yU+co’s groundbreaking display will envelop City Hall in sound and 3D imagery in the culmination of The Music Center’s annual New Year’s celebration.
Hollywood, CA -- On New Year’s Eve, Los Angeles residents will have an opportunity to witness one of the largest 3D digital mapping displays in Los Angeles history. As part of The Music Center’s 2nd Annual Grand Park’s N.Y.E. L.A. event, L.A.’s historic City Hall will be transformed into a towering digital sculpture. With content conceived by Garson Yu, artistic director of the award-winning design studio yU+co, in collaboration with the Grand Park team, the spectacular multimedia display will combine cutting edge 3D projection mapping, interactive sound, and a powerful narrative celebrating Los Angeles, its culture and its people.
“We were excited by the creative challenge of applying traditional design and story elements to site-specific building architecture,” says Yu. “Most architectural projection mapping consists of a passive display on the building’s surface. We are going beyond that by melding narrative components and interactive sound to produce a rich cultural experience that Los Angeles has not seen before.”
The centerpiece of the presentation will be an inspiring 10-minute narrative film, written and directed by Yu and the Grand Park team, immediately preceding the countdown to midnight. Mapped to the south and west walls of the City Hall tower, the 3D film will present a breathtaking and highly personalized tour of Los Angeles from the point of view of a child. “The story centers on the everyday life of Angelenos; things that surround us, but that we don’t often notice,” says Yu. “It evokes the experiences that connect us to one another and to our city.”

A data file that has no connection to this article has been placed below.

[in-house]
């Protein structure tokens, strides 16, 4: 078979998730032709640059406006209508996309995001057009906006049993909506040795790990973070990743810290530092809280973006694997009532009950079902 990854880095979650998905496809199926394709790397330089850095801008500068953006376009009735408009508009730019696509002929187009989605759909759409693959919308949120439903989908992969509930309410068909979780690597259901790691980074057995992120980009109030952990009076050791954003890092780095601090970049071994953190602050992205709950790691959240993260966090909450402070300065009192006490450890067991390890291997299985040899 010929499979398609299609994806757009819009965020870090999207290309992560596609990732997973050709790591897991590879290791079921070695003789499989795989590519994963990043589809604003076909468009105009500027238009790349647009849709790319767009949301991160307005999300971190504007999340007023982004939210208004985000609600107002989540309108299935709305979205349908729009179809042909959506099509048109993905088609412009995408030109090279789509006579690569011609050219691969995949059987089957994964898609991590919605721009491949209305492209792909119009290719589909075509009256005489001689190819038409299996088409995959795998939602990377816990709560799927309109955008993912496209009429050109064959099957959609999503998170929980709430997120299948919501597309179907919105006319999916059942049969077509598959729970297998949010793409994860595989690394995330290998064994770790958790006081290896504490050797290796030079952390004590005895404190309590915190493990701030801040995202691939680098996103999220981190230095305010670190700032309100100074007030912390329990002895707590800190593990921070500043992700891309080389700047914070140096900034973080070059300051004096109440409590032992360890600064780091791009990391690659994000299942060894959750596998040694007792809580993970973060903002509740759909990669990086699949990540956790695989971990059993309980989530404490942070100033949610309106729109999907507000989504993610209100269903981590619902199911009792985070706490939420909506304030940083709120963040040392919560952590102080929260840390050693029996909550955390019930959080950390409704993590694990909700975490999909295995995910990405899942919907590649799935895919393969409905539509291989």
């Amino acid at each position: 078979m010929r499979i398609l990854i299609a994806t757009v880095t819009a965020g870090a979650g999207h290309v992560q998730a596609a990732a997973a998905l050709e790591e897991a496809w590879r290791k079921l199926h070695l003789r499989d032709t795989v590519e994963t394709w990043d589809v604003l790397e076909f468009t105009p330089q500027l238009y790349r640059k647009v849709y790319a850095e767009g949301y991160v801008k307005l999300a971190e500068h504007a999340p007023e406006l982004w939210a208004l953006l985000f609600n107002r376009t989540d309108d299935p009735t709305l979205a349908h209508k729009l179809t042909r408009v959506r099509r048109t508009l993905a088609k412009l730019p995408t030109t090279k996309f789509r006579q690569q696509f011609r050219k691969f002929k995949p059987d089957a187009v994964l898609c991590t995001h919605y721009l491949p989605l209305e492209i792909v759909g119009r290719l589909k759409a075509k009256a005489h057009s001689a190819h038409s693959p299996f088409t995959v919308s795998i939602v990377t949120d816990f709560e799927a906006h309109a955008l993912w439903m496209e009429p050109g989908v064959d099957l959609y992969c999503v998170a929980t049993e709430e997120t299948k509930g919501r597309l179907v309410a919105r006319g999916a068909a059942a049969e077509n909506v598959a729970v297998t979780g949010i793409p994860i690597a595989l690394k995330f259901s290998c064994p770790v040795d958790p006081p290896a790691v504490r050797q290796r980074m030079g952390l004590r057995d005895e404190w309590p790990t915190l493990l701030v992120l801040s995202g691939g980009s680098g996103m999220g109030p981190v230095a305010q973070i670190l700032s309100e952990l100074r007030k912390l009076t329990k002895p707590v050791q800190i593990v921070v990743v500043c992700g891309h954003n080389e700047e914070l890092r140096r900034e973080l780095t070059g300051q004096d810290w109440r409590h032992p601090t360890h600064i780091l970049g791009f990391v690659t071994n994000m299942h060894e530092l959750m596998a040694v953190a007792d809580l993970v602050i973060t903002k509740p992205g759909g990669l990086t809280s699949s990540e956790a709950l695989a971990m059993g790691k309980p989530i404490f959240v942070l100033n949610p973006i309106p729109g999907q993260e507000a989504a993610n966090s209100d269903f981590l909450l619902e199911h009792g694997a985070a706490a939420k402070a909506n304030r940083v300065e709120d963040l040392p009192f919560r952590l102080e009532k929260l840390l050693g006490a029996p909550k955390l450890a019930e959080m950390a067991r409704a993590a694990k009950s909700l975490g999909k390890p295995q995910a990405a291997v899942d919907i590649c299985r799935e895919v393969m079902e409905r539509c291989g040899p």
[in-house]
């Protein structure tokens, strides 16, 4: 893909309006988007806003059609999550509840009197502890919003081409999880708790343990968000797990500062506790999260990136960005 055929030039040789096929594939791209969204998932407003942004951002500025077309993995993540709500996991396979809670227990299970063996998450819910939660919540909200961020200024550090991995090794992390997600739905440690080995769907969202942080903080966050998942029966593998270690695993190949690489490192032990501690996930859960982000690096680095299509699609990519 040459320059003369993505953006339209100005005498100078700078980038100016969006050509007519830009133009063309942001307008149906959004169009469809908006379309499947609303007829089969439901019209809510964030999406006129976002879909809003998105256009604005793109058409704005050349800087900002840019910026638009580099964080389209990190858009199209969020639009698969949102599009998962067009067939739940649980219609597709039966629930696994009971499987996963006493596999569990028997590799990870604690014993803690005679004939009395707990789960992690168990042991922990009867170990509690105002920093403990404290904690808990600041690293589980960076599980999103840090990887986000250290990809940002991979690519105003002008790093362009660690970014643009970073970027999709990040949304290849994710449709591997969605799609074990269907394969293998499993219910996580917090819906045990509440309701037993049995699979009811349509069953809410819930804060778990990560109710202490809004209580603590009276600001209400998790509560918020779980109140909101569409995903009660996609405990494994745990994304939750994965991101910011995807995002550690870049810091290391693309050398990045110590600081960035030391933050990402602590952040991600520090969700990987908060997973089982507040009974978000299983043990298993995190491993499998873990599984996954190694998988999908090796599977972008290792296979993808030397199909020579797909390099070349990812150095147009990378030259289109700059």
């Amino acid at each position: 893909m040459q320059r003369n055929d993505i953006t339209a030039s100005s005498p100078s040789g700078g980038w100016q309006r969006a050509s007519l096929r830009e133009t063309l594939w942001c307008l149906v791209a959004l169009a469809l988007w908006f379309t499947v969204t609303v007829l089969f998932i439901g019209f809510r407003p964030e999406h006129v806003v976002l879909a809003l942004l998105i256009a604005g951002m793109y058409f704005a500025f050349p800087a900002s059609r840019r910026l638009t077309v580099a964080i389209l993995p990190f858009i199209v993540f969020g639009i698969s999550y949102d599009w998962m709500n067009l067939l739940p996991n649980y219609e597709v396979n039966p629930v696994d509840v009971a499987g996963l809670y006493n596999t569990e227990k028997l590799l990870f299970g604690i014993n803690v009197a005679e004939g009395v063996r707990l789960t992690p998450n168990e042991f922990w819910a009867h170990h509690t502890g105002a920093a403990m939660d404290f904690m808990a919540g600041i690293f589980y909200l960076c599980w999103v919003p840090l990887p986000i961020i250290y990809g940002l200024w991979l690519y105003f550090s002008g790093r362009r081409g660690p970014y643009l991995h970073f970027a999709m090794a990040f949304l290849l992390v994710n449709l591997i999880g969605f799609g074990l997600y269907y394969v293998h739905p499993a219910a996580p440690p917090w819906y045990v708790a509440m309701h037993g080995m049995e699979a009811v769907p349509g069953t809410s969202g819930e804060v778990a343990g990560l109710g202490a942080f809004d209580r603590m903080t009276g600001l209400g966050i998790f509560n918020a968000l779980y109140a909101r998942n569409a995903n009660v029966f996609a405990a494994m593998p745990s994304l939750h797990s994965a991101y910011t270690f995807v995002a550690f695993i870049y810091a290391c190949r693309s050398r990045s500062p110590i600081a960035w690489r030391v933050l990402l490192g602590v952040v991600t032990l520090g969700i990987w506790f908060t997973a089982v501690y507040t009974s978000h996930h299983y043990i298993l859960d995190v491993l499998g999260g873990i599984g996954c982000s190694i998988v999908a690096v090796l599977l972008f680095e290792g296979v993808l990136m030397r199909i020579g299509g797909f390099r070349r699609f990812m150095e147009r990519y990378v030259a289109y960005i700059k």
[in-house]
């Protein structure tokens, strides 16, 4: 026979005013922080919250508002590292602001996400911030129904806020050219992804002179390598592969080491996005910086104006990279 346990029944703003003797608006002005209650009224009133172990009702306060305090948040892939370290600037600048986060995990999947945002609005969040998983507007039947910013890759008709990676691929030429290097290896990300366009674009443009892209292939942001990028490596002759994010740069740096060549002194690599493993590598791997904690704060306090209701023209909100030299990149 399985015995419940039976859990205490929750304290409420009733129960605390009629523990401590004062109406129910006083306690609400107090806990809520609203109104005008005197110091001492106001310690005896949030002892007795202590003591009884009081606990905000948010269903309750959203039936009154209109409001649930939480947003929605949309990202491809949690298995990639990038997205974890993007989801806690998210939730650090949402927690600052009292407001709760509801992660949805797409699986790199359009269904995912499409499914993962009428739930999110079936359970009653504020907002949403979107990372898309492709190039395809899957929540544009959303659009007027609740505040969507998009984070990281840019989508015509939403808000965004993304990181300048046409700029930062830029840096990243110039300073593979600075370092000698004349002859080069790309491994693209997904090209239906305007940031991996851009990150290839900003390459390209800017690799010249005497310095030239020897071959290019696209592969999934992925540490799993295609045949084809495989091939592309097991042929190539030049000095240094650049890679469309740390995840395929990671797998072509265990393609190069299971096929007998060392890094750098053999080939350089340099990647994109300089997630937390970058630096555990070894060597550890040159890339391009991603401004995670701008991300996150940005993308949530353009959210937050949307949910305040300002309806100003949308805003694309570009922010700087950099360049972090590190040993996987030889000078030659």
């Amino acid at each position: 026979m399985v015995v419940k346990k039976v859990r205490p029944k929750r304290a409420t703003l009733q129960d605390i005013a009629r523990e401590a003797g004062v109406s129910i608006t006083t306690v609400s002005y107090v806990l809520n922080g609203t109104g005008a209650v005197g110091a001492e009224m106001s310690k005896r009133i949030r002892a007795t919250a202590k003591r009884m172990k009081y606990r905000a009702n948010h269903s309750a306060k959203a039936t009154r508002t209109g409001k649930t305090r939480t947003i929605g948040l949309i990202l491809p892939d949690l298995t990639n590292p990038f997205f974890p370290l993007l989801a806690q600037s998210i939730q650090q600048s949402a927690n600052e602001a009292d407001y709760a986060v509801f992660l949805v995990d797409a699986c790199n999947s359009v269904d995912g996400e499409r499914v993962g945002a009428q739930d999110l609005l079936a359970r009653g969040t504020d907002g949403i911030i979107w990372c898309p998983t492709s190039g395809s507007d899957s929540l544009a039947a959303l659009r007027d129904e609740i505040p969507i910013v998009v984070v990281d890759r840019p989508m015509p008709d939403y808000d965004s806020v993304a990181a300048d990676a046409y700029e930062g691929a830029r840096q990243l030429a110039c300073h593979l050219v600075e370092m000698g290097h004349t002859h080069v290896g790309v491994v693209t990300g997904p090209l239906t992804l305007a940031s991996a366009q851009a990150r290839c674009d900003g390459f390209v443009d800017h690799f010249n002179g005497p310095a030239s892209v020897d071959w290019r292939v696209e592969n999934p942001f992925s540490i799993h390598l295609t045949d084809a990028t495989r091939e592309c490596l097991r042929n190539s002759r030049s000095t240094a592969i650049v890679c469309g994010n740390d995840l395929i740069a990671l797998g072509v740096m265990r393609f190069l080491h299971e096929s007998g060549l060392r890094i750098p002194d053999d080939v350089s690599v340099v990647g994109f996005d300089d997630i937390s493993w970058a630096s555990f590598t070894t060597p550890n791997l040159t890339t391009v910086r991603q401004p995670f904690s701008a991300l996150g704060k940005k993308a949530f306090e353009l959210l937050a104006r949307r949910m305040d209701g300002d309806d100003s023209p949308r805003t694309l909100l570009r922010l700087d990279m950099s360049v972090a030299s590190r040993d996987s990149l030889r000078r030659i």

During the five hours leading up to the countdown to midnight, yU+co will transform Grand Park into a vast audio/visual playground as City Hall is enveloped in a mesmerizing blend of computer animation, visual effects, live action cinematography and time-lapse imagery. Themed “The Heartbeat of L.A.,” the display will incorporate interactive sound as visuals react playfully to both the voices of the crowd as well as music spun by DJs and played by local bands in the park.
Spanning the top 22 stories of City Hall, it will be the tallest interactive sound display ever produced in Los Angeles. “The interactive projection mapping explores the relationship between visuals, light, sound and the public audience,” explains Yu. “We will translate music into a visual score, a seemingly endless and ever-changing light symphony.”
yU+co originally gained prominence in Hollywood for its innovative work in designing main titles for movies and television. Since then, the studio has expanded its repertoire into other areas of design, visual communication and experiential media. Last year, Garson Yu earned critical and public acclaim for his groundbreaking public art installation The Interactive New York (T.I.N.Y.) featured at New York’s Pier 57.
The studio’s work in Hollywood and beyond caught the eye of the organizers of the Grand Park event. “Garson and yU+co excel in design artistry and short-form narration,” says Grand Park Programming Director Julia Diamond. “We saw that in their main titles for Oz, The Great and Powerful, Life of Pi and many other films. They know how to tell stories that instantly captivate an audience. That was very important for this project.”
The Grand Park N.Y.E. L.A. projection mapping display was more than 10 months in the making. yU+co’s production team recorded dozens of hours of live action footage featuring local arts organizations, city landmarks, public events and ordinary citizens. Digital artists produced original graphics and animation. Multimedia programmers developed more than five hours of real-time equalizer sound visuals.
Carol Wong, VP/Executive Producer of yU+co says that the scale and complexity of the project, it’s unusual format, and its use of emerging audio, visual and projection technologies inspired the studio’s designers, artists and producers. “We were thrilled to take on the challenge of filling a 3-dimensional vertical canvas standing 22 stories high,” she observes. “It gave us an opportunity to apply our technical and creative skills in a new and dramatic way. The passion and energy that our team brought to the task is clearly evident in the results.”